In every draft, there is an impressive, “does-it-all”, utility player. In the 2020 NFL Draft, that player is Lynn Bowden Jr. Bowden began his career as a wide receiver at Kentucky. Throughout his college career, Bowden began to see reps at running back before finding himself slotted into a wildcat quarterback position due to Kentucky running out of remaining quarterbacks. Now, the Raiders will unleash his potential.
Throughout all of his position changes, Bowden thrived. In his final season, he recorded 30 catches in his first 5 games, on pace for a monstrous season. After the fifth game, however, Bowden found his number called at quarterback. Bowden would lead Kentucky on a 6-2 stretch while leading the SEC in rushing yards.
Bowden appears like an incredible athlete suited for the next level. Not only that, but a utility play could be just what head coach Jon Gruden needs. The Raiders have stockpiled their offense in the draft, adding three wide receivers with their first four picks. But, Bowden adds the uniqueness that Jon Gruden can use to his advantage.
Similar to the Raiders signing Trevor Davis a few days before their matchup against the Indianapolis Colts in 2019 to use him for a 60-yard touchdown off a bubble screen, Bowden will become a plug-and-play athlete. Unsimilar to Davis, Bowden has shown impressive talent at reading holes and finding gaps.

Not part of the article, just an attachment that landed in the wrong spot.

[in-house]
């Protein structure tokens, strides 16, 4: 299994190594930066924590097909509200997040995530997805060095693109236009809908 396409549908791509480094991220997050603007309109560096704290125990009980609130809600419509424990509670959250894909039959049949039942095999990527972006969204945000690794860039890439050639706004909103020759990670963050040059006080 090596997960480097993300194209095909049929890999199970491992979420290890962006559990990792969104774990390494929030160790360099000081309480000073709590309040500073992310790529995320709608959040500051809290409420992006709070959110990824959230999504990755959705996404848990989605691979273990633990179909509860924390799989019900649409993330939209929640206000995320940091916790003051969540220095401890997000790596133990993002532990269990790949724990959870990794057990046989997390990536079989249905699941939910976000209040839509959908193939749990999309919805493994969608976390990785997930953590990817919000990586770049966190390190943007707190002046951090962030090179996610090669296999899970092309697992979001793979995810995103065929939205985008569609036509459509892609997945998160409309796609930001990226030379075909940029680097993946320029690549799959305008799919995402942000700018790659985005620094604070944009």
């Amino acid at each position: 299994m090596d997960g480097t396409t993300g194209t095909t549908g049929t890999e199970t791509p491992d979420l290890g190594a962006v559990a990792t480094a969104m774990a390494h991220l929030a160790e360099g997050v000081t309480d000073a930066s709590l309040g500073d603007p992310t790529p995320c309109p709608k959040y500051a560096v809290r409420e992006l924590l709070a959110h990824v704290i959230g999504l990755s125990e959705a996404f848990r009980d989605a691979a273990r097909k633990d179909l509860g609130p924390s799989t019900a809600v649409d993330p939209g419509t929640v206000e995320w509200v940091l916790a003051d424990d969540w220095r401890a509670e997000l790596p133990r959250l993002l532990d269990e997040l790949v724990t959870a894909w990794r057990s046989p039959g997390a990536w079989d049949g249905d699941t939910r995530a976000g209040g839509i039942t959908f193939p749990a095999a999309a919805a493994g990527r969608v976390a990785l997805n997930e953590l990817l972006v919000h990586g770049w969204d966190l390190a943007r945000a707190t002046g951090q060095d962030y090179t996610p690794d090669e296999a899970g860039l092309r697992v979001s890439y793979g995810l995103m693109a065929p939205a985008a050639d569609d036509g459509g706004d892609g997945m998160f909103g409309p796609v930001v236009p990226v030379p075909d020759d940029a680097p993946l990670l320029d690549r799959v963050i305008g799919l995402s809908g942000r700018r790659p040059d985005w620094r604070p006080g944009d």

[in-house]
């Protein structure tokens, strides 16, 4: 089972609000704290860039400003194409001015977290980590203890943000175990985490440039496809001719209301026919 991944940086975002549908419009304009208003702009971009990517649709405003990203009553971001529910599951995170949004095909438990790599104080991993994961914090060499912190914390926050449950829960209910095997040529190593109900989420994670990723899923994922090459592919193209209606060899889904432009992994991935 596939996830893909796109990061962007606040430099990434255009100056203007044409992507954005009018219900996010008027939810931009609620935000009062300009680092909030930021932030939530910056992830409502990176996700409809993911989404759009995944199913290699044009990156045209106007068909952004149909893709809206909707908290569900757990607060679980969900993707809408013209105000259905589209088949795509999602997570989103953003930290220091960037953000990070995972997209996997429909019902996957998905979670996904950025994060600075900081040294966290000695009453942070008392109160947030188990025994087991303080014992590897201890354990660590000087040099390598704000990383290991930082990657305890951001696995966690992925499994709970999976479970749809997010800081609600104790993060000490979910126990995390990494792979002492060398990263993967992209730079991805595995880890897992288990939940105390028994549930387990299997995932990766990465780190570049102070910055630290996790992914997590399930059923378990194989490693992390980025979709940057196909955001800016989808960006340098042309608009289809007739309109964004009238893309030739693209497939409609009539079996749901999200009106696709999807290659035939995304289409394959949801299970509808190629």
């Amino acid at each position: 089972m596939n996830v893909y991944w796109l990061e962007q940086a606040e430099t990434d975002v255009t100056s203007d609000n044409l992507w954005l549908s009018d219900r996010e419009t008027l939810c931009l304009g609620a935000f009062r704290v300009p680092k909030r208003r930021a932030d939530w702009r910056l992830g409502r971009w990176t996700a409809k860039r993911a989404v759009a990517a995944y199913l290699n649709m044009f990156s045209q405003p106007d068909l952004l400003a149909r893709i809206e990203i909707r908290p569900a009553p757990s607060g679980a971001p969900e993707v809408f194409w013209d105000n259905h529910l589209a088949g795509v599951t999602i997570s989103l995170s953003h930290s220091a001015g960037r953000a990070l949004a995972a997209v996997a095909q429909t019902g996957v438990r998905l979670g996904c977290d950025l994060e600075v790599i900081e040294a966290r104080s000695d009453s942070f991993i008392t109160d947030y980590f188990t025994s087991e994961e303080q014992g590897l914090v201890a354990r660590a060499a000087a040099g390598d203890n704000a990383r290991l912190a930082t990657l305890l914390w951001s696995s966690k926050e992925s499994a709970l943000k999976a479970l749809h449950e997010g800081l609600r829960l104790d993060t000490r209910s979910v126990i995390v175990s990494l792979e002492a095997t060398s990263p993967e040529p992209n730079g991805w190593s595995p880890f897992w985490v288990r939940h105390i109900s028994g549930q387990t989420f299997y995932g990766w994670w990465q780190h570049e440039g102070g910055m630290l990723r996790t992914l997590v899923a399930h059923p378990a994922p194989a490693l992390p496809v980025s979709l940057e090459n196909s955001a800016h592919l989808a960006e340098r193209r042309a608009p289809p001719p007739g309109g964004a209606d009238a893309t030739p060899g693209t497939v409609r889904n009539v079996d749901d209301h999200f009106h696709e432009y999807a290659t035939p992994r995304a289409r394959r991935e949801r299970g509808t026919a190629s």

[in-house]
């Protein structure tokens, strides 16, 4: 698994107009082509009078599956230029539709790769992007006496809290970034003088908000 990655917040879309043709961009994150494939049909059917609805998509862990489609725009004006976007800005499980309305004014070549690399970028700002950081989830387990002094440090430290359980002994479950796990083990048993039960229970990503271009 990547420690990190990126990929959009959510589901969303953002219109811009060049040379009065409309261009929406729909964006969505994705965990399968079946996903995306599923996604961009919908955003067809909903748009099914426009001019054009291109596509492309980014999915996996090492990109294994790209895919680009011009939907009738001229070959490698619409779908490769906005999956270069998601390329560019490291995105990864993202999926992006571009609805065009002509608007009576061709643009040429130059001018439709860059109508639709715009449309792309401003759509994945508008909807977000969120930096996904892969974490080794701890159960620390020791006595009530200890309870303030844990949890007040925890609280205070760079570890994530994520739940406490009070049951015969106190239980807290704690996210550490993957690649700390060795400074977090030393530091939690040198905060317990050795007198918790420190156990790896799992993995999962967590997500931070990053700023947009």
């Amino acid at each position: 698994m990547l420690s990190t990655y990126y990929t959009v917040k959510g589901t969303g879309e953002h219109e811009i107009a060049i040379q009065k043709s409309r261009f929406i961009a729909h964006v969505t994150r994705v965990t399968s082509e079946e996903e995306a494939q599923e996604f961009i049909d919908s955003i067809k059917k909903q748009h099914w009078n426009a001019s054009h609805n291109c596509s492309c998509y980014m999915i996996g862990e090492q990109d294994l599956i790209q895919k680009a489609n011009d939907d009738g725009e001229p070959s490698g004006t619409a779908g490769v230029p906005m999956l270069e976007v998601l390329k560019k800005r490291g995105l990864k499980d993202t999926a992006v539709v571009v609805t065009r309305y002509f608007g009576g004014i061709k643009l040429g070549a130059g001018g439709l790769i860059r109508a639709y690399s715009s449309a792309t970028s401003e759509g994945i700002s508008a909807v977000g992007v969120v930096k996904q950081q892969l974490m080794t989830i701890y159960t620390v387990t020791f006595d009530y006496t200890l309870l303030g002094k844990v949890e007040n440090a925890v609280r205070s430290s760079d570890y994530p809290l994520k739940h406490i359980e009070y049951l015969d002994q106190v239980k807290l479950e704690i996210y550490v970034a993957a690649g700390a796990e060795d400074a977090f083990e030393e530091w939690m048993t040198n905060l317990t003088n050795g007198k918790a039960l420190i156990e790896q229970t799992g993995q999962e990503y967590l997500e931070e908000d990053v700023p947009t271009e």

The Raiders can use Bowden for “backyard” style plays, but he also has the opportunity to notch some starts. While Gruden will appreciate his athleticism and speed, Bowden can flat out play. He could find himself receiving out of the slot or slotted behind the Raiders’ talented offensive line as a third-down back. It is quite unlikely Gruden will run Bowden out of the wildcat, but with talent like his, anything is a possibility.
Bowden also presents an impressive pairing with rising star Josh Jacobs. Every workhorse needs a jockey, and the Raiders should take consideration in riding the Jacobs/Bowden combination. The best part about Bowden is that, like a pawn reaching the other side of the chessboard, he can be used wherever and however he is needed. He does not need to be molding into certain roles as he is already trained at all skill positions except tight end. However, standing at 6’1”, Bowden would not be completely written off as a deep substitute on the Raiders’ depth chart. Hopefully, that never comes into question, especially as the Raiders’ tight end room already runs quite deep.
Typically, a running back/wide receiver hybrid will find themselves running slants and other short routes due to lack of size, but this is not the case for Bowden. The ideal scenario would be Bowden coming out of the backfield, creating a potential speed mismatch between him and a potential linebacker guarding him. Bowden is dangerous. The former Wildcat (ironic, isn’t it?) is too fast for most linebackers and too strong for most cornerbacks. Just about everything is decided, except for how exactly Gruden plans to use him.